The World Wide Web Consortium (W3C) gave its seal of approval to Extensible Hypertext Markup Language (XHTML) Basic, a subset of XHTML that backers hope will impose some discipline on a proliferation of new Web lingos for small computing devices.
Based on Extensible Markup Language (XML), the full XHTML version is ultimately meant to replace HTML, long known as the lingua franca of the Web. XML, also a W3C recommendation, allows for the creation of new Web languages and the tagging of digital documents to make them easier for computers to read and manipulate.
First issued nearly a year ago, the full-featured XHTML recommendation so far has failed to make a significant mark on the Web. By supporting XML, new browsers can read XHTML pages, and some groups such as the W3C have begun writing their pages in the markup language.
But backers say the markup language's biggest opportunity is to shape the way Web pages are written for non-PC Web browsing devices.
"In terms of desktop browsers, little has changed since XHTML's recommendation," said David Raggett, senior architect of Openwave Systems and a W3C fellow. "Most public attention has been on the wireless stuff and television. As we start wanting to access the Web from other devices from anywhere at any time, we're using devices with limited memory and processing power. So it's important to distill HTML down."
With the XHTML Basic subset, the W3C is in one sense returning to HTML's less complex roots. Early versions of the markup language were extremely simple. But as demand forced browser makers to add bells and whistles, the language and the browsers designed to render it became bigger and demanded more computing power.
From its first public statements about full-featured XHTML, the W3C has heralded the language as a valuable tool for making the Web more digestible by small devices. With Tuesday's subset release, the standards body is trying to make it even easier to design Web pages that can be read by cell phones, set-top boxes and the like.
XHTML Basic joins a growing crowd of HTML variations designed for non-desktop Web access devices. Among these are Compact HTML (CHTML), the Wireless Markup Language (WML) and the W3C's own "HTML 4.0 Guidelines for Mobile Access."
The W3C hopes to reconcile competing markup languages using XHTML Basic as a common reference.
"The basic idea here is to provide a common basis for mobile applications," Raggett said. "I think we'll see a convergence of the mobile markup languages around it. And you'll see there will be extensions, for instance the next version of WAP (Wireless Application Protocol) next year, which will add style and scripting."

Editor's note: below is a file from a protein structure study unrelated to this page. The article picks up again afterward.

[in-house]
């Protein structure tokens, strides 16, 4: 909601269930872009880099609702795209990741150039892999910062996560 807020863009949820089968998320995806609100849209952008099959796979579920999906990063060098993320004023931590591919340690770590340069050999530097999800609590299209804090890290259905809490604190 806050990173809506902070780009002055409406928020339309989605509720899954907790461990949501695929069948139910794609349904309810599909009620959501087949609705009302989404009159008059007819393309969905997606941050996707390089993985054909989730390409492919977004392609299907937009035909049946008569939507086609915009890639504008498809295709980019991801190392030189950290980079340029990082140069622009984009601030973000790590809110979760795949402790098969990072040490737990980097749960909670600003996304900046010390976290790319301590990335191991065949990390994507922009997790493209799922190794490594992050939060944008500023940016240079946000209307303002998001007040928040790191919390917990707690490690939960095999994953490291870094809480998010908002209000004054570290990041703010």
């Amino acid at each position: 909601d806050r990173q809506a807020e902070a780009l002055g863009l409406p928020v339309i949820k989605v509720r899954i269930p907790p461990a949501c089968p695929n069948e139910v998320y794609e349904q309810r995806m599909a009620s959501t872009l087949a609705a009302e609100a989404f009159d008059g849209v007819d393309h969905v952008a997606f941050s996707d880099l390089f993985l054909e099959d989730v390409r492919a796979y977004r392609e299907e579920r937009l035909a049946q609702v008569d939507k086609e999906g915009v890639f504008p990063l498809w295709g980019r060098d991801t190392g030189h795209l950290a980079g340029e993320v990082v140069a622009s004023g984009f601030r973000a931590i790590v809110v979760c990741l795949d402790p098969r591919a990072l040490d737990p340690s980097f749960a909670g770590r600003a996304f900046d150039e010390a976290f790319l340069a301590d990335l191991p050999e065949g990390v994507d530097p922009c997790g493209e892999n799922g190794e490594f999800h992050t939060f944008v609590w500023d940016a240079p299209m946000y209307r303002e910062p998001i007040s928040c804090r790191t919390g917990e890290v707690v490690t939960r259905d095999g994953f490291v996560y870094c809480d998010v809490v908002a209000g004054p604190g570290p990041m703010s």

Developers working on Web content for use with digital television have also expressed interest in XHTML and XHTML Basic, Raggett said.
HTML features missing from XHTML Basic include style sheets, which separately delineate stylistic elements on a Web page; script and events, which can demand more computing power than typically found on a handheld device; and presentation features including fonts and other text elements. The new recommendation supports forms and tables--with strict limitations--but does not support frames.
The W3C concedes that its new bare-bones markup language may seem unimpressive compared with the souped-up evolutions of HTML people are used to.
"Compared to the rich functionality of HTML 4, XHTML Basic may look like one step back," the W3C acknowledged in its recommendation. "But in fact, it is two steps forward for clients that do not need what is in HTML 4 and for content developers who get one XHTML subset instead of many."
Some say XHTML's greatest asset in slimming down browser applications for potential use by small devices is the strictness it aims to impose on Web authors. While HTML has evolved to tolerate minor coding errors, XHTML has been designed to require strict conformance with the rules.
However, the whole idea of pushing a stripped-down subset for smaller computing devices has its critics, including some within W3C ranks, who argue that the average Web author is unlikely to create a special version of a site for such devices.
"I firmly believe that in order for small devices to survive on the Web they will need to display full HTML," said Hakon Lie, chief technology officer of browser maker Opera Software and a founding member of the W3C. "You may be able to use XHTML Basic to get to your favorite portal, but to get to your grandmother's Web page you're going to need HTML. In other words, it will be hard to convince the world to use just this basic module."